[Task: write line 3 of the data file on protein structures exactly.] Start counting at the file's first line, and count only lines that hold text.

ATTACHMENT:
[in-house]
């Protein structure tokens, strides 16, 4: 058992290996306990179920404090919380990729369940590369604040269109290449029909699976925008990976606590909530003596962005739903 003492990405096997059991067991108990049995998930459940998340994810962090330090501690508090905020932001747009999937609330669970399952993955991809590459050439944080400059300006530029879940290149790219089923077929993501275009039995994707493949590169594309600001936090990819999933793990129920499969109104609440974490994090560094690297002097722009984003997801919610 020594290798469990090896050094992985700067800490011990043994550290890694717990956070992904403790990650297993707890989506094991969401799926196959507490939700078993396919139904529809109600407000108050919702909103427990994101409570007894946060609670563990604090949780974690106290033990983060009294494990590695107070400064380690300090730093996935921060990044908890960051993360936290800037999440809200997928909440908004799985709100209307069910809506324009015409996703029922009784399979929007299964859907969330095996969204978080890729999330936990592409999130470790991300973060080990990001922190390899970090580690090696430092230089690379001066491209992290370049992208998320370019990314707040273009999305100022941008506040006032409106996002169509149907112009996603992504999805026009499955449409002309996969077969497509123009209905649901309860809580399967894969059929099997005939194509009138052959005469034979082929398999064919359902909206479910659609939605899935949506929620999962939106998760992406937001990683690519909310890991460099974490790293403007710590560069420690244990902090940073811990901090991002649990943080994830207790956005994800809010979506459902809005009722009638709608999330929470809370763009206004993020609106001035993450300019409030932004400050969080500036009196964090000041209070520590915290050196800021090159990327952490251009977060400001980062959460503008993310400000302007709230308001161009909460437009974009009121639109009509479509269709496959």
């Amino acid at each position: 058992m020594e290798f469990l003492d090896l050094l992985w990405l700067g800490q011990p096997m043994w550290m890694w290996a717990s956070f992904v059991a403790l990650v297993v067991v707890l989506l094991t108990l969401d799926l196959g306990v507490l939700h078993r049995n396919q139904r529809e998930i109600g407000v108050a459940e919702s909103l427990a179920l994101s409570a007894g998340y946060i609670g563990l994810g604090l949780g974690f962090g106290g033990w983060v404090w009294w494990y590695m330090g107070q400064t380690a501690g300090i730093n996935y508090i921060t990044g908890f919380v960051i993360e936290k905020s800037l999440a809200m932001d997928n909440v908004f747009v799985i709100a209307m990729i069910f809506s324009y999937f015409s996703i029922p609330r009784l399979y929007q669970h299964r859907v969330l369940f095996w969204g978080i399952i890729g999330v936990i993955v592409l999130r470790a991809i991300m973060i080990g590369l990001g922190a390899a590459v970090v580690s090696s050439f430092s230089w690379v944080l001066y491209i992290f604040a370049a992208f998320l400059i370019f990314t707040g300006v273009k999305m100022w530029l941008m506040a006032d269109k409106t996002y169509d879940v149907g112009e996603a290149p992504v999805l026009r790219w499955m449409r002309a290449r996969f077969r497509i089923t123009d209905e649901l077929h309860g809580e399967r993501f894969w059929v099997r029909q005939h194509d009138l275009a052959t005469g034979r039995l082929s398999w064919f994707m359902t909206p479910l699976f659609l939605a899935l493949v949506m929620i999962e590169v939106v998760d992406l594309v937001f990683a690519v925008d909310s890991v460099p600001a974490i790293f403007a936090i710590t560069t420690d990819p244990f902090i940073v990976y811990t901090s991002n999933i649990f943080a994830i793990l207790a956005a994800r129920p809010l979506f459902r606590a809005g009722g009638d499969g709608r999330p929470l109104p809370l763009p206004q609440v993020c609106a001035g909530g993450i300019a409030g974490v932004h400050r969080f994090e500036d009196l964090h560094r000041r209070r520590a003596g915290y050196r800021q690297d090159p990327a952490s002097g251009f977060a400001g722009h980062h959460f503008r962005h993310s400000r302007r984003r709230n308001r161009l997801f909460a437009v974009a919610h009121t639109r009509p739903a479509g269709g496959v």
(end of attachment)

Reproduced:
């Amino acid at each position: 058992m020594e290798f469990l003492d090896l050094l992985w990405l700067g800490q011990p096997m043994w550290m890694w290996a717990s956070f992904v059991a403790l990650v297993v067991v707890l989506l094991t108990l969401d799926l196959g306990v507490l939700h078993r049995n396919q139904r529809e998930i109600g407000v108050a459940e919702s909103l427990a179920l994101s409570a007894g998340y946060i609670g563990l994810g604090l949780g974690f962090g106290g033990w983060v404090w009294w494990y590695m330090g107070q400064t380690a501690g300090i730093n996935y508090i921060t990044g908890f919380v960051i993360e936290k905020s800037l999440a809200m932001d997928n909440v908004f747009v799985i709100a209307m990729i069910f809506s324009y999937f015409s996703i029922p609330r009784l399979y929007q669970h299964r859907v969330l369940f095996w969204g978080i399952i890729g999330v936990i993955v592409l999130r470790a991809i991300m973060i080990g590369l990001g922190a390899a590459v970090v580690s090696s050439f430092s230089w690379v944080l001066y491209i992290f604040a370049a992208f998320l400059i370019f990314t707040g300006v273009k999305m100022w530029l941008m506040a006032d269109k409106t996002y169509d879940v149907g112009e996603a290149p992504v999805l026009r790219w499955m449409r002309a290449r996969f077969r497509i089923t123009d209905e649901l077929h309860g809580e399967r993501f894969w059929v099997r029909q005939h194509d009138l275009a052959t005469g034979r039995l082929s398999w064919f994707m359902t909206p479910l699976f659609l939605a899935l493949v949506m929620i999962e590169v939106v998760d992406l594309v937001f990683a690519v925008d909310s890991v460099p600001a974490i790293f403007a936090i710590t560069t420690d990819p244990f902090i940073v990976y811990t901090s991002n999933i649990f943080a994830i793990l207790a956005a994800r129920p809010l979506f459902r606590a809005g009722g009638d499969g709608r999330p929470l109104p809370l763009p206004q609440v993020c609106a001035g909530g993450i300019a409030g974490v932004h400050r969080f994090e500036d009196l964090h560094r000041r209070r520590a003596g915290y050196r800021q690297d090159p990327a952490s002097g251009f977060a400001g722009h980062h959460f503008r962005h993310s400000r302007r984003r709230n308001r161009l997801f909460a437009v974009a919610h009121t639109r009509p739903a479509g269709g496959v």